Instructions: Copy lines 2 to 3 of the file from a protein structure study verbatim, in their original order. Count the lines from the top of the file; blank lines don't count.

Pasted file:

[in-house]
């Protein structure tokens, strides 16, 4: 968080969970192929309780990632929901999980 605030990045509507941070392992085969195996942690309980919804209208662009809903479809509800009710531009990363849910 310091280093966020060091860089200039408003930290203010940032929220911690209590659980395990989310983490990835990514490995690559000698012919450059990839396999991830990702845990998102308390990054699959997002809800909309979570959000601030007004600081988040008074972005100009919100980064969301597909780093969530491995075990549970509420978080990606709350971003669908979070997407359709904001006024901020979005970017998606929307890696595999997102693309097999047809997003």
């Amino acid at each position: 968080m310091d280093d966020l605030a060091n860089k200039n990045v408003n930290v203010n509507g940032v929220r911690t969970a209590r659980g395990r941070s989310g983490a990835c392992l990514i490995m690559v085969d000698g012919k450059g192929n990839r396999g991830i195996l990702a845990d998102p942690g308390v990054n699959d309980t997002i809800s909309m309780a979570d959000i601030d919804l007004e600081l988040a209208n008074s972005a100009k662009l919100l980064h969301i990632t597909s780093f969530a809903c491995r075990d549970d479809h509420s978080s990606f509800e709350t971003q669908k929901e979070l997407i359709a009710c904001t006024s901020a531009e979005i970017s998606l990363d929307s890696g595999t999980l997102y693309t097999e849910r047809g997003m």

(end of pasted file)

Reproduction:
């Protein structure tokens, strides 16, 4: 968080969970192929309780990632929901999980 605030990045509507941070392992085969195996942690309980919804209208662009809903479809509800009710531009990363849910 310091280093966020060091860089200039408003930290203010940032929220911690209590659980395990989310983490990835990514490995690559000698012919450059990839396999991830990702845990998102308390990054699959997002809800909309979570959000601030007004600081988040008074972005100009919100980064969301597909780093969530491995075990549970509420978080990606709350971003669908979070997407359709904001006024901020979005970017998606929307890696595999997102693309097999047809997003």
């Amino acid at each position: 968080m310091d280093d966020l605030a060091n860089k200039n990045v408003n930290v203010n509507g940032v929220r911690t969970a209590r659980g395990r941070s989310g983490a990835c392992l990514i490995m690559v085969d000698g012919k450059g192929n990839r396999g991830i195996l990702a845990d998102p942690g308390v990054n699959d309980t997002i809800s909309m309780a979570d959000i601030d919804l007004e600081l988040a209208n008074s972005a100009k662009l919100l980064h969301i990632t597909s780093f969530a809903c491995r075990d549970d479809h509420s978080s990606f509800e709350t971003q669908k929901e979070l997407i359709a009710c904001t006024s901020a531009e979005i970017s998606l990363d929307s890696g595999t999980l997102y693309t097999e849910r047809g997003m």